Ryanair passenger suffers heart attack, dies at 35,000 feet – .

0
12
Ryanair passenger suffers heart attack, dies at 35,000 feet – .


A man has died after suffering a suspected heart attack while traveling on a flight to Malaga.
The man became unconscious about an hour after the trip began when the Ryanair flight was 35,000 feet in the air.

It happened on Friday July 16 on flight FR3232 from Manchester to Malaga.

READ MORE:Premier League star arrested on suspicion of child sex offenses

Eyewitness Emma Gaskell told MEN that staff were doing their best to initiate first aid and then called on anyone on board with medical training to come forward.

Emma, ​​who is a medical trainer and nurse, answered calls from the cabin crew but discovered the man had no pulse.

Two other passengers and crew performed CPR for 25 minutes and used a defibrillator as the captain made an emergency landing in Nantes, France.

Emma said French paramedics later confirmed the man was dead.

She said: “The paramedics came and took him off the plane and it took them another 15 minutes but he didn’t succeed.

“The crew were a bit shaken up and needed time.

The man is believed to be from the Manchester area and traveling with his family, including his son and grandchildren.

Emma praised the Ryanair staff for handling the situation and for having a defibrillator on board.

The Liverpool Echo sends out newsletters on a wide range of topics – including our daily newsletter, which now comes out three times a day.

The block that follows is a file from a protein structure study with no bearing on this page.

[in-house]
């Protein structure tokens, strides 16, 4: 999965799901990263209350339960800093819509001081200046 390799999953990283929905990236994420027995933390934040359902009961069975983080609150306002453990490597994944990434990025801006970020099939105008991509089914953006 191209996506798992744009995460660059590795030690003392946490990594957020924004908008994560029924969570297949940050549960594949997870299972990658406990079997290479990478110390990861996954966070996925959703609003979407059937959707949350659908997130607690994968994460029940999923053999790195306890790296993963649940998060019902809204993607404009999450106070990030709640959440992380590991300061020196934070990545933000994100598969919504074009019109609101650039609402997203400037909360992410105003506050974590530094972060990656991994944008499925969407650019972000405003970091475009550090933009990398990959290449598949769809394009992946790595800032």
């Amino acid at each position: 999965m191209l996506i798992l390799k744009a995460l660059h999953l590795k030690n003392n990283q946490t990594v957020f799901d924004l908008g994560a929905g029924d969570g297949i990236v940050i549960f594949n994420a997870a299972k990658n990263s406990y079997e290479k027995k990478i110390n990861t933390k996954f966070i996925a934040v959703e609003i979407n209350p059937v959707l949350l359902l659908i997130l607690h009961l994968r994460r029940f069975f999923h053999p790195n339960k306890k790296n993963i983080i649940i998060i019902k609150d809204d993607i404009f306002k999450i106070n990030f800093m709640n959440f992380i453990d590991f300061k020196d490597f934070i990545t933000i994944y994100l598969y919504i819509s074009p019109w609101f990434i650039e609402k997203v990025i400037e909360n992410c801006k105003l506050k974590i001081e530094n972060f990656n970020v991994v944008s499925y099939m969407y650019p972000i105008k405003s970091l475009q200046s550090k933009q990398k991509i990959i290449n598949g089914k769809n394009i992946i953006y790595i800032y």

There are others on current affairs, politics, court news, Knowsley, Wirral and arts and culture, as well as Liverpool FC and Everton FC.

Signing up is free and it only takes you a minute to receive the greatest stories, sent straight to your inbox.

How to sign up for an Echo email update

1) Access our newsletter page dedicated to this link.

2) Put your email in the box where indicated

3) Check as many boxes as you want, for each newsletter you want.

4) Tap Save Changes and that’s it!

Emma added: “The defib is generally very successful.

“Unfortunately on this occasion it was not a good ending, but in a different situation it could have saved someone.

“You don’t know when something like this might happen and I think it’s important to raise awareness.

“The Ryanair staff were really, really good.

“I’m glad I was able to help – everyone did their best. “

The flight continued to Malaga and arrived around 3 a.m. on Saturday July 17.

A Ryanair spokesperson said: “Ryanair expresses its deepest condolences to the bereaved and provides all necessary assistance. “

Receive newsletters with the latest news, sport and updates from ECHO Liverpool by signing up here

LEAVE A REPLY

Please enter your comment!
Please enter your name here